In describing this mystery, which unites human beings and all creation with the Father, the apostle expresses the function of Christ and the work of the Spirit. Through Christ, "the image of the invisible God" (Col 1:15), everything is indeed created.
He is "the origin, the firstborn of the dead" (Col 1.18). In him everything is "united", everything in heaven and on earth (cf. Eph 1:10); it is up to him to hand it over to the Father (cf. 1 Cor 15:24) so that God may rule "over everything and in everything" (1 Cor 15.28). The way of man and of the world to the Father is carried by the power of the Holy Spirit, who takes care of our weakness and "stands up for us with sighs that we cannot put into words" (Rom 8,26).
The New Testament thus introduces us with great clarity into this movement that goes from Father to Father. We want to pay special attention to them in this final year of preparation for the Great Jubilee.
With these words of Jesus we begin today a new cycle of catechesis on Wednesday. In this we focus our interest on God the Father. We are in the third year of preparation for the great anniversary of the year two thousand.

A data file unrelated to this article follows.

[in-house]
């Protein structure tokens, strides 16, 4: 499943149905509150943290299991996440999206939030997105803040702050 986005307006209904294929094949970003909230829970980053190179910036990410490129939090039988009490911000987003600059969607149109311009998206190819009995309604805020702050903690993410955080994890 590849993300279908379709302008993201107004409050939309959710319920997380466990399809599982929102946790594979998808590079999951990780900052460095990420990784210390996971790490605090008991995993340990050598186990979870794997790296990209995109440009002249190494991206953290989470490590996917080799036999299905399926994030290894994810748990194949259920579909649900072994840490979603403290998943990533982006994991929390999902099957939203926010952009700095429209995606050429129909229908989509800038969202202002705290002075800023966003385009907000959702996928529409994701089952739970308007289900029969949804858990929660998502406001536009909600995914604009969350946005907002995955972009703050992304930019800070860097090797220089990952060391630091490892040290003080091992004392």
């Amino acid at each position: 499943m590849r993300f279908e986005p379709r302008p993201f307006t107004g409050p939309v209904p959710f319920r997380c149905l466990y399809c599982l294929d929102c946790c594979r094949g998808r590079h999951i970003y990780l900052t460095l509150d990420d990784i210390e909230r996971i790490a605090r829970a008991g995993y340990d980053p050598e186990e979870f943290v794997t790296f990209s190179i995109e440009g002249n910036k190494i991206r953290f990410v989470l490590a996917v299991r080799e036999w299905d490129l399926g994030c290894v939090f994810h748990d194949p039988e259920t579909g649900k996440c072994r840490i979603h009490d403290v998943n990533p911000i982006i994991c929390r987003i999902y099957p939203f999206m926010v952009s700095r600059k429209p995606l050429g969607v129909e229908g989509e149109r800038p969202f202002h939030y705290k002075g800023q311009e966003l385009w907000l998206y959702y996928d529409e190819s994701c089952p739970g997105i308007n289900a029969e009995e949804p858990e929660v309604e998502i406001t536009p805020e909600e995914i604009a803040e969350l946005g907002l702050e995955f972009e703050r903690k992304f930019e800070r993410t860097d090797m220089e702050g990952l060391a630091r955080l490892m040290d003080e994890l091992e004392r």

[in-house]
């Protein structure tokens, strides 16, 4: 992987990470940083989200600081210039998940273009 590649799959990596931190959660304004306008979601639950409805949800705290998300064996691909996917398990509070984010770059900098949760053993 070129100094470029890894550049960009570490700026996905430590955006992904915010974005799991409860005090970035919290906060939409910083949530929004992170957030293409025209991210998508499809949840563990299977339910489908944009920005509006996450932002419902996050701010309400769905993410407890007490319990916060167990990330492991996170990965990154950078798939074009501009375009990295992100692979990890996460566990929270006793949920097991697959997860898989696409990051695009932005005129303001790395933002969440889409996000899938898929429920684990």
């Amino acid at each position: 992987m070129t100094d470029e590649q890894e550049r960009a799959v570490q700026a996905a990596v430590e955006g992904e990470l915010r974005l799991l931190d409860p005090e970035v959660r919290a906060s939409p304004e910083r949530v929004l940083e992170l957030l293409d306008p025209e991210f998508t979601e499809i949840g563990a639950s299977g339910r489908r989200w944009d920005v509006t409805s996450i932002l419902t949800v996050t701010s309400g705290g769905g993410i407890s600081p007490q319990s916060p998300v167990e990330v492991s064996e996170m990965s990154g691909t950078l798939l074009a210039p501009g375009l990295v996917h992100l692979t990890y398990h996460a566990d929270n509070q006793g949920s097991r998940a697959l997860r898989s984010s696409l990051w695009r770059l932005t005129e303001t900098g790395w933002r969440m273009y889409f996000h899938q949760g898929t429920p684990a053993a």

1999, just before the threshold of the third millennium, “has the task of widening the horizon of the believer himself: according to the vision of the Father in Heaven (cf. Mt 5.45), from whom he was sent and to whom he returned (cf. Joh 16,28)” (TMA, 49).
“The whole Christian life is like a great pilgrimage to the house of the Father, whose unconditional love for every human creature is rediscovered every day. This pilgrimage touches the innermost part of the person, and then extends to the believing community, eventually reaching all of humanity. " (TMA, 49)
* * * * *
With these thoughts I greet the pilgrims and visitors who have come to Rome from the German-speaking countries. Among them I particularly welcome the pilgrim group of the house music of the parish Sankt Margareth from Altkirchen. To all of you, your loved ones at home and to all who are connected to us through Vatican Radio and television, I impart my Apostolic Blessing from the bottom of my heart.